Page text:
Volume 10 Supplement 1
On the role of the scale invariance and the independent components of natural scenes on the receptive fields of simple cells
© Parga and Delgado; licensee BioMed Central Ltd. 2009
Published: 13 July 2009
Predicting the receptive fields (RFs) of visual neurons from the statistical properties of the natural stimuli requires, as a first step, to determine the relevant regularities of the visual world . This program seems to be successful for retinal and LGN ganglion cells whose RFs have been explained  by using the scale invariance exhibited by the power spectrum of natural scenes. In spite of many efforts, modeling work has failed to predict the properties of the RFs of V1 simple cells . This is partly due to the fact that: 1) the independent components of natural scenes appear in a nonlinear manner and 2) that statistical symmetries – which are strong regularities- such as scale invariance is more complex than the power behavior of the power spectrum [4, 5].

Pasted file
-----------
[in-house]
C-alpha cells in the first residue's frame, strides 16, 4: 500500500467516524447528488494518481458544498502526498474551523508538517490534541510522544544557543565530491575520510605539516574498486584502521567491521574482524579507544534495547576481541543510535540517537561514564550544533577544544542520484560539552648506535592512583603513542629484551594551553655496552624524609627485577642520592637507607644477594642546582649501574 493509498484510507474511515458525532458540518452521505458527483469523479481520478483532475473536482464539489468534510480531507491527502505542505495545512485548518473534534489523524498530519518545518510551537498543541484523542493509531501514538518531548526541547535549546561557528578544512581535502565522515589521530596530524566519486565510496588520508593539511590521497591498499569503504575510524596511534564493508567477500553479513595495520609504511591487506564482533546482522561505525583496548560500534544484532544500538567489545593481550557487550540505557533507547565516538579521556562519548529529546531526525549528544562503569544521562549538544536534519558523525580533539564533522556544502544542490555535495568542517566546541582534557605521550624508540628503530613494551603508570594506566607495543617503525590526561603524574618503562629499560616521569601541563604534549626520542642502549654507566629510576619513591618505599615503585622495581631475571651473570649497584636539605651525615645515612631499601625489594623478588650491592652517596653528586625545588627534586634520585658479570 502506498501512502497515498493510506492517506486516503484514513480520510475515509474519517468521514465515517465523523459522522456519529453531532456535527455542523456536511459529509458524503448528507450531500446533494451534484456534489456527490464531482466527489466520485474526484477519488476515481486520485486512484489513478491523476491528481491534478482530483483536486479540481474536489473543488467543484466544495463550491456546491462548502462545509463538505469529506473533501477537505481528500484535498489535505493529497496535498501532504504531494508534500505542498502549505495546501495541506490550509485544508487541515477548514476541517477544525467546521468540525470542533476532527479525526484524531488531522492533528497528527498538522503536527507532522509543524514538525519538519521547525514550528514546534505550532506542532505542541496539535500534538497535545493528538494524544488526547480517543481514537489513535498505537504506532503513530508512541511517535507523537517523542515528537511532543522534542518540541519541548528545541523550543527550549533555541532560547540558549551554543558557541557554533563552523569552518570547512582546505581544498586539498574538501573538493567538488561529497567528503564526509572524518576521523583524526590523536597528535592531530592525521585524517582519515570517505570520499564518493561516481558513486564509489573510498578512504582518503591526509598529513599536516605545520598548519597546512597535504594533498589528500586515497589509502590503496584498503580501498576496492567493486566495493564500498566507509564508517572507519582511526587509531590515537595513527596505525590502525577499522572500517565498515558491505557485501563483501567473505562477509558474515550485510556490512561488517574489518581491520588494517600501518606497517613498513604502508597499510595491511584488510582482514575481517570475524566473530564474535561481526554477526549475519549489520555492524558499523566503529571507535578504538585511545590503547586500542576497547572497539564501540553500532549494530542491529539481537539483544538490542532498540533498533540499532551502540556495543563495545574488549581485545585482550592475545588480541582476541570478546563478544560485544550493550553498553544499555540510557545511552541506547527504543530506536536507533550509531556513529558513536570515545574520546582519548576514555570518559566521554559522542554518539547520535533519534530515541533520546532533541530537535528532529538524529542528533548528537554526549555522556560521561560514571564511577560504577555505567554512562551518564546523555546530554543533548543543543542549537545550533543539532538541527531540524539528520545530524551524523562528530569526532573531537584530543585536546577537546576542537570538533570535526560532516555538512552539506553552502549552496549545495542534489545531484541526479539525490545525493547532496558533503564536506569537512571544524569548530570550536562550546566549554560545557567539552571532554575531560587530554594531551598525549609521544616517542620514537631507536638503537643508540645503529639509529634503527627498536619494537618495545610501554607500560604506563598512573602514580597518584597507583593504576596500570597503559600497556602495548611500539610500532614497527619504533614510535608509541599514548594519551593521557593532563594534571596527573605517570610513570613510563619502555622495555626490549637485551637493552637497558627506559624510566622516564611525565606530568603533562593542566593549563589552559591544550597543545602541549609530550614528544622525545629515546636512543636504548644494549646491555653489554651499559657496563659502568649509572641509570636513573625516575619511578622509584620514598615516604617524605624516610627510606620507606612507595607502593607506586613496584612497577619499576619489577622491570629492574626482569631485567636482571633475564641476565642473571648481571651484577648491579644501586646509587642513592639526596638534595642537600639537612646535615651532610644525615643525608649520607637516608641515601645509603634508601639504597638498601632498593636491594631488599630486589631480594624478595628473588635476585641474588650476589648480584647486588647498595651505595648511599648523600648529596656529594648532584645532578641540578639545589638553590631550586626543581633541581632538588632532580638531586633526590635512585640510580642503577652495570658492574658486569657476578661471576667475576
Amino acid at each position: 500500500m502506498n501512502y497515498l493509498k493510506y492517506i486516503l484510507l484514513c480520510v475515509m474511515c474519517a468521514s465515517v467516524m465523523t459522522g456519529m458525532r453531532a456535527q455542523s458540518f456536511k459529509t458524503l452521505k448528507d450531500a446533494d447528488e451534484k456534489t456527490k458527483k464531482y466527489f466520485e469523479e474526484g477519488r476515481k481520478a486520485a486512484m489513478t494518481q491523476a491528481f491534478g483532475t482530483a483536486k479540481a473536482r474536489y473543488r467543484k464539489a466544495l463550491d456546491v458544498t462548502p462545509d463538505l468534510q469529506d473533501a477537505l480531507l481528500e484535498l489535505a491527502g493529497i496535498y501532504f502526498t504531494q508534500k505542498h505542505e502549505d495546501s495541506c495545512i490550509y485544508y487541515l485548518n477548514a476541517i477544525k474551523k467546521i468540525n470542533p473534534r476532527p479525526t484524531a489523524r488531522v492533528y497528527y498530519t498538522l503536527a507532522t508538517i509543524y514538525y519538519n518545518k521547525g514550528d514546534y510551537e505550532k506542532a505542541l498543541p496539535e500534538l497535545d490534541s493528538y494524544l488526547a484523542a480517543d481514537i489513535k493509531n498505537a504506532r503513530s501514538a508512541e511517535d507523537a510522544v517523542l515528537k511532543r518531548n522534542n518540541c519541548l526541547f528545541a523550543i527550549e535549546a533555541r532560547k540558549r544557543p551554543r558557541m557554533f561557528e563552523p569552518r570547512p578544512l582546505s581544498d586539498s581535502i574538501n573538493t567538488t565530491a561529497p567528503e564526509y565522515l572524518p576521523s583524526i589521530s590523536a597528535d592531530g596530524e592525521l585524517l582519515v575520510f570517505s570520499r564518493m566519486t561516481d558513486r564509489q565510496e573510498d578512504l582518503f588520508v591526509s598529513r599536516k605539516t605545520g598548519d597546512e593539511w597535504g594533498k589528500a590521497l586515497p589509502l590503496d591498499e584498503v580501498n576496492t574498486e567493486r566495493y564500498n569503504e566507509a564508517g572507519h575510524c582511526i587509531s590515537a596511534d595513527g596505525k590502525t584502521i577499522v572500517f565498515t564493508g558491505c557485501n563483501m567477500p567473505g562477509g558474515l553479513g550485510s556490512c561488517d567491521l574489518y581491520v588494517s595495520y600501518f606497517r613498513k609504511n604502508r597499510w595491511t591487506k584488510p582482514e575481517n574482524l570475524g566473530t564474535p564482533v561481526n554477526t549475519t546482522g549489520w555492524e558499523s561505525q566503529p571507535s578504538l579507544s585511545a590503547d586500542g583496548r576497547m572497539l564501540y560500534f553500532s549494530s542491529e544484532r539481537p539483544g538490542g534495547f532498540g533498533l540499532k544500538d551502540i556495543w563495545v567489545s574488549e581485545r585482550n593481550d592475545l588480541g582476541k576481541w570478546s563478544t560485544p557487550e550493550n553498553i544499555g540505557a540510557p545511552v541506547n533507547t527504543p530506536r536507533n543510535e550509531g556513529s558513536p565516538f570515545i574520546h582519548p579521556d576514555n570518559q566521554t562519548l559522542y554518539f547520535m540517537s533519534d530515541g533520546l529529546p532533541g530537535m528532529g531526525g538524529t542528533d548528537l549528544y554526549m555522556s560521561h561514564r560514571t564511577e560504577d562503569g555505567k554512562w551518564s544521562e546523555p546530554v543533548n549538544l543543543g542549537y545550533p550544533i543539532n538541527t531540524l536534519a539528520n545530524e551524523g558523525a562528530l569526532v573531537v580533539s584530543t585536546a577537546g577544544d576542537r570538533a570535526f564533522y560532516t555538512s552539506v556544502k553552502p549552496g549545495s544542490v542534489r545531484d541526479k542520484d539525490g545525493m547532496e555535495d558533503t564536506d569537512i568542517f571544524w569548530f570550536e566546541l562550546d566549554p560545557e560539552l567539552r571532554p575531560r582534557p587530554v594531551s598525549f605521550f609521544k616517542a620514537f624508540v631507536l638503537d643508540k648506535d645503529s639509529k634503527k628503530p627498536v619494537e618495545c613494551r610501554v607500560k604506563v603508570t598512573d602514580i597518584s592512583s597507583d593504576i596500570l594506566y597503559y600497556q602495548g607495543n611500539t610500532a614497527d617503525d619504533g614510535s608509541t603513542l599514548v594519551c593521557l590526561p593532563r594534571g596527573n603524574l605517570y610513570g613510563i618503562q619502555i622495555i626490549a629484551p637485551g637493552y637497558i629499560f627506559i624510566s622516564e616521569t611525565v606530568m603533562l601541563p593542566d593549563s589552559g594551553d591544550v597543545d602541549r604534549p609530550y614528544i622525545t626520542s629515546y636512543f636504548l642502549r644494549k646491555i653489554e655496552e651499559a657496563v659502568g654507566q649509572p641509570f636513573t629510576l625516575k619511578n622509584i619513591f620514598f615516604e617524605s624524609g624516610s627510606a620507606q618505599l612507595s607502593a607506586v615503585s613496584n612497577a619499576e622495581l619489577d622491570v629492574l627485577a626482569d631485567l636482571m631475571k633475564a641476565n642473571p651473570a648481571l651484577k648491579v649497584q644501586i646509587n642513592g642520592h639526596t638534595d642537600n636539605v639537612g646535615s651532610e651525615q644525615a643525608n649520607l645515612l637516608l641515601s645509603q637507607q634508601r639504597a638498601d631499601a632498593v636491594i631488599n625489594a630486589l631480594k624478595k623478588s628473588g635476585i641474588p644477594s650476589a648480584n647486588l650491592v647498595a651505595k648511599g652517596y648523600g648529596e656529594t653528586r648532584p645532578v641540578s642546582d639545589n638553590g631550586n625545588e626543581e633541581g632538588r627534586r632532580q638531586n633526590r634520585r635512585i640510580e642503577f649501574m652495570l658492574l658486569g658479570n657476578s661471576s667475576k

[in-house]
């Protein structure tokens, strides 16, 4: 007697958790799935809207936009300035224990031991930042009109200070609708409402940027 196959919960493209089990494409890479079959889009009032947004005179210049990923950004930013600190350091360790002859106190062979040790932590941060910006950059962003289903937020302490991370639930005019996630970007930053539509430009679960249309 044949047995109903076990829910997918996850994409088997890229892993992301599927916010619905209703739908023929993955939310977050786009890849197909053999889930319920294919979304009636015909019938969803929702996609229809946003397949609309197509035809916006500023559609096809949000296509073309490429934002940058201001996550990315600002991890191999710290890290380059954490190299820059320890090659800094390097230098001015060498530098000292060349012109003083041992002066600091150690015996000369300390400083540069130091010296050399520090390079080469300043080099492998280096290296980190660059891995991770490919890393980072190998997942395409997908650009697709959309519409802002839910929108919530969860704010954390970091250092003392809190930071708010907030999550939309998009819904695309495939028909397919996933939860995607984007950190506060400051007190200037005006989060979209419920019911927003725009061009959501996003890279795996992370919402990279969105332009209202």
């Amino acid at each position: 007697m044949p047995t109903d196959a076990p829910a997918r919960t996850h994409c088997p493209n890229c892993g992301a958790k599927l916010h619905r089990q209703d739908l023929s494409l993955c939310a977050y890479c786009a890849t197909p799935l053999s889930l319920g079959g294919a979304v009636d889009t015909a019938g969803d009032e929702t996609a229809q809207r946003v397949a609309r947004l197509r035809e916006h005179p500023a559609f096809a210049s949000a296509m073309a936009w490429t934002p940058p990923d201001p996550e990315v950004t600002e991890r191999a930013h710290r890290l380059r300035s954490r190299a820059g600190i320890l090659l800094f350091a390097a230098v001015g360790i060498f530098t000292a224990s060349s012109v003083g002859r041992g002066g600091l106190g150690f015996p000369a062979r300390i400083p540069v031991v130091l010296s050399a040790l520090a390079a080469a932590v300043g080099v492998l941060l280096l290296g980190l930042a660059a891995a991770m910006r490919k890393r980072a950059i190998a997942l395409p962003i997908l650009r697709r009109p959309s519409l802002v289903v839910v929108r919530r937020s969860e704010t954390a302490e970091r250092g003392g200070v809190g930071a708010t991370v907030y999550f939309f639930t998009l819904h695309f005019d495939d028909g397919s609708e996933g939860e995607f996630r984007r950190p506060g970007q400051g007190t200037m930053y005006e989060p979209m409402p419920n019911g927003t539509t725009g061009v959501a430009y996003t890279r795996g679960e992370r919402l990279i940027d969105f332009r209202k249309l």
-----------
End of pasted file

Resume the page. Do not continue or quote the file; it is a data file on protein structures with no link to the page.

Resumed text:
Here we describe how these two issues are related and an adequate treatment of the statistical scale invariance of natural scenes leads to theoretical RFs with properties in agreement with experimental observations. In particular the model gives the region in the space of Gabor parameters where the Gabor fits of the RFs of the simple cells should be, in principle for any species. Comparison with existing data for three species confirms this prediction. The spatial phase distribution is species dependent and the model is in agreement with the observed differences.
By exploiting the scale invariance properties of natural images the model makes several predictions on distributions of the parameters of Gabor fits of V1 simple cells. The model can discriminate between properties of these cells in different species. Since it establishes a direct connection between the visual environment of a given species and the RFs of its simple cells, from a good knowledge of the first the model could determine more precisely their spatial structure and distributions.
We warmly thank A. Turiel for many helpful discussions and for help in some aspects of this work.
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